Pianist Kirill Gerstein provides keyboard fireworks as conductor Giancarlo Guerrero supplies hip-swinging funMay 16th, 2013
“To twist a cliché, the Toronto Symphony Orchestra and guest pianist Kirill Gerstein taught an early-evening audience on Wednesday that you can teach an old warhorse new tricks.
“The crowd at Roy Thomson Hall rose boisterously to its feet as the Russian-born pianist finished playing Peter Ilytch Tchaikovsky’s perennially popular Piano Concerto No. 1 because he managed to augment this big, three-movement showpiece from 1875 with a breath of fresh lyricism to go with the keyboard fireworks.”
The Toronto Star, May 15, 2013
“And then came the biggie, the world’s greatest piano concerto (Brahms Two), performed by a stand-in soloist, no less, and securing a hugely life-affirming reading. Kirill Gerstein was the pianist…His grip over the solo writing’s complex harmonic and contrapuntal textures was superb, his sense of direction in phrasing convincing in its inevitability.”
Birmingham Post, April 19, 2013
“…Kirill Gerstein joined the band for Sergei Rachmaninoff’s Piano Concerto No. 1, and he was a perfect partner, astonishingly precise in his crashing chords, high filigrees and carefully calibrated bass. In the Andante he performed magnificently one of the pianist’s great magic tricks, playing mezzo-forte to sound clearly through the hall while touching the keys with such delicacy as to suggest the most intimate pianissimo.
“As if that weren’t enough, Gerstein returned to play Gershwin, fantastically, for an encore–and as if that too weren’t enough, it was “Summertime,” with Storm Large singing. Yes, that really happened, and it was fabulous.”
The Oregonian, March 24, 2013
“One thing I came to with jazz is a feeling, and one thing I keep in my mind, is that classical and jazz are so close by,” he said. “They have been politicized to an extent as being different disciplines. But there is a lot more structure in jazz than one would suppose, and more possibility for improvisation and being creative in interpretation in classical than one can imagine.”
Of his program at Troy, he said, “The idea of the program, even though it travels through the centuries and can look on paper as a very colorful and diverse program, it has this unifying theme of what composers use to construct what are called variations.”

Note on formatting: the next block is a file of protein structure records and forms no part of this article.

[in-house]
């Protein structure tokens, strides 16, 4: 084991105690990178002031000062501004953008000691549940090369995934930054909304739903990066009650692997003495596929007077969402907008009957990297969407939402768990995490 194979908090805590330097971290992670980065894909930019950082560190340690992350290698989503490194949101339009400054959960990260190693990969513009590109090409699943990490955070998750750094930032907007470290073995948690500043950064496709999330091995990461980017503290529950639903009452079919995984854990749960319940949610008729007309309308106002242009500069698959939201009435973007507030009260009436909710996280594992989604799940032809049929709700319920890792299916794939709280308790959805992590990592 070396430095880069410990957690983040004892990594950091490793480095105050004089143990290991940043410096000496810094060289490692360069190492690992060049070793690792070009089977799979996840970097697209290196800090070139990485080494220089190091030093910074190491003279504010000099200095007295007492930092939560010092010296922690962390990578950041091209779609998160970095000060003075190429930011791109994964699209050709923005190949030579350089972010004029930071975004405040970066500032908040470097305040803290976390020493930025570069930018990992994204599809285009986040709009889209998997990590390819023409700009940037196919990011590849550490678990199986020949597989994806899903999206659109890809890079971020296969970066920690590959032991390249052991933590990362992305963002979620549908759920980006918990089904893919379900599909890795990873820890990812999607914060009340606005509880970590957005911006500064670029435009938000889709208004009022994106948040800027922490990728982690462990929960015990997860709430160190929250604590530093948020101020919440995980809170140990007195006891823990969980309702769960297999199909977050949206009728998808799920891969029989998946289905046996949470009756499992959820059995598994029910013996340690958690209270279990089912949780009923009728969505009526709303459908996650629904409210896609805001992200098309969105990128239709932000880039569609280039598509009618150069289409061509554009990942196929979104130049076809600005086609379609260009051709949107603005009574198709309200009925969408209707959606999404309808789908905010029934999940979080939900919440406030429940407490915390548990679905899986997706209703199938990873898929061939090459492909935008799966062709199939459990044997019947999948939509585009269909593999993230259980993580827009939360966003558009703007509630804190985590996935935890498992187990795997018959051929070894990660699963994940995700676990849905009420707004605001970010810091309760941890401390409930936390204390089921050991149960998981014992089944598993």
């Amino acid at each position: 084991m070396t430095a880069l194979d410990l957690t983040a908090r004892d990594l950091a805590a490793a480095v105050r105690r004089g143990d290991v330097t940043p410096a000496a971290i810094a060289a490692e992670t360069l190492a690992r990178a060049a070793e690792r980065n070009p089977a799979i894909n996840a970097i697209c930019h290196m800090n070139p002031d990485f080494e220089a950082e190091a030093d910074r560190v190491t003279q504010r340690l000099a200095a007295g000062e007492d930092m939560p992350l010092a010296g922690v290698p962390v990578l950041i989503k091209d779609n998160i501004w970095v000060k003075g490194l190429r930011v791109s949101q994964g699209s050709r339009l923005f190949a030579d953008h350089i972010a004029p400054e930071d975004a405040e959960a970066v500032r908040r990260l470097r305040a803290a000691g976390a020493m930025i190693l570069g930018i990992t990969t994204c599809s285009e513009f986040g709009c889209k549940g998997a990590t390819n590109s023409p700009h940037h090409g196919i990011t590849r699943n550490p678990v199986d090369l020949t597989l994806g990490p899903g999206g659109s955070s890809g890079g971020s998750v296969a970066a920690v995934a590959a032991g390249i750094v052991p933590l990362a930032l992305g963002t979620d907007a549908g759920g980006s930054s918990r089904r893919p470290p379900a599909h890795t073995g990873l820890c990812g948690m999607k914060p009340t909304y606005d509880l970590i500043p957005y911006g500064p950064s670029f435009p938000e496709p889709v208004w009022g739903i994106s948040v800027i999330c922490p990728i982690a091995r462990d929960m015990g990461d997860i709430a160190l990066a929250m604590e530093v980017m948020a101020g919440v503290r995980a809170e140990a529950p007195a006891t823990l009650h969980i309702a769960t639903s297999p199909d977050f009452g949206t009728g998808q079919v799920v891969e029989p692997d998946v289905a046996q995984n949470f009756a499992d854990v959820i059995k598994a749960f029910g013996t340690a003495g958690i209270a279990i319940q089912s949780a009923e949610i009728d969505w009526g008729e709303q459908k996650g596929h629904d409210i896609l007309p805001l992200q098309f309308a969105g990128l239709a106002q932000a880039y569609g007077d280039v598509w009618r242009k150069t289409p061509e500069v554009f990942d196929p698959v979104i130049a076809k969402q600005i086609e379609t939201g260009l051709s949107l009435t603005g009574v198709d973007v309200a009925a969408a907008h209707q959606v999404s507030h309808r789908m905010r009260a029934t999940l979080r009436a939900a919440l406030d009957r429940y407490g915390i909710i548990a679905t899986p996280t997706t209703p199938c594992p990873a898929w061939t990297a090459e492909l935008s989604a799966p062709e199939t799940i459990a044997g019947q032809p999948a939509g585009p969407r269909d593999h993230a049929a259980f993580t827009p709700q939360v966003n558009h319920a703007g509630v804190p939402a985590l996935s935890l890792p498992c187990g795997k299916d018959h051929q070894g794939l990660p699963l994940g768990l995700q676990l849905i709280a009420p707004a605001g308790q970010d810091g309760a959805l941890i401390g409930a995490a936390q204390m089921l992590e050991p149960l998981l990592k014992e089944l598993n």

From the Troy Record, March 20, 2013
It sometimes seems as though the world of classical music doesn’t change. Most of the music is from a canon that may be hundreds of years old; most of the time the musicians are still formally clad, the men in the evening dress of a century ago.
In one important area, however, new ways of doing things are starting to appear. Technology is changing the ways in which musicians rehearse and perform.
Pianist Kirill Gerstein sparked intermission discussions late last year when he performed Thomas Adès concerto “Seven Days” with the St. Louis Symphony Orchestra using an iPad with a wireless foot pedal in lieu of a conventional score.
In an interview, Gerstein said he’s been using his iPad for 2½ years, the first, he thinks, among classical pianists. He uses it with contemporary music, where memorization is not expected, and in chamber music.
- St. Louis Post Dispatch, February 10, 2013
Preview: Cleveland Chamber Music Society: a conversation with Kirill Gerstein before his recital with Steven IsserlisJanuary 23rd, 2013
As the saying goes, “if it’s not broke, don’t fix it” or perhaps more apropos to the world of artistic collaborations, “if you’ve got a good thing going, don’t change.” Cellist Steven Isserlis and pianist Kirill Gerstein will continue a long partnership on Tuesday, January 29 at 7:30 pm in Plymouth Church, when the Cleveland Chamber Music Society presents them in recital. The program brings together music by 19th and 20th century composers including Liszt’s Romance oubliée and Die Zelle in Nonnenwerth, Busoni’s Kultaselle, variations on aFinnish folksong, Brahms’s Sonata No. 1 in E minor and Bartók’s Rhapsody, as well as Brahms’s Sonata No. 2 in F-major.
Although the first collaboration between Isserlis and Gerstein occurred quite by accident, the artistic chemistry was evident, and from that time the two musicians have continued to perform together whenever their schedules allow. “Yes, we started playing by complete mistake,” Kirill Gerstein says, “but it soon grew into an important and good musical friendship.”
- Cleveland Classical, January 22, 2013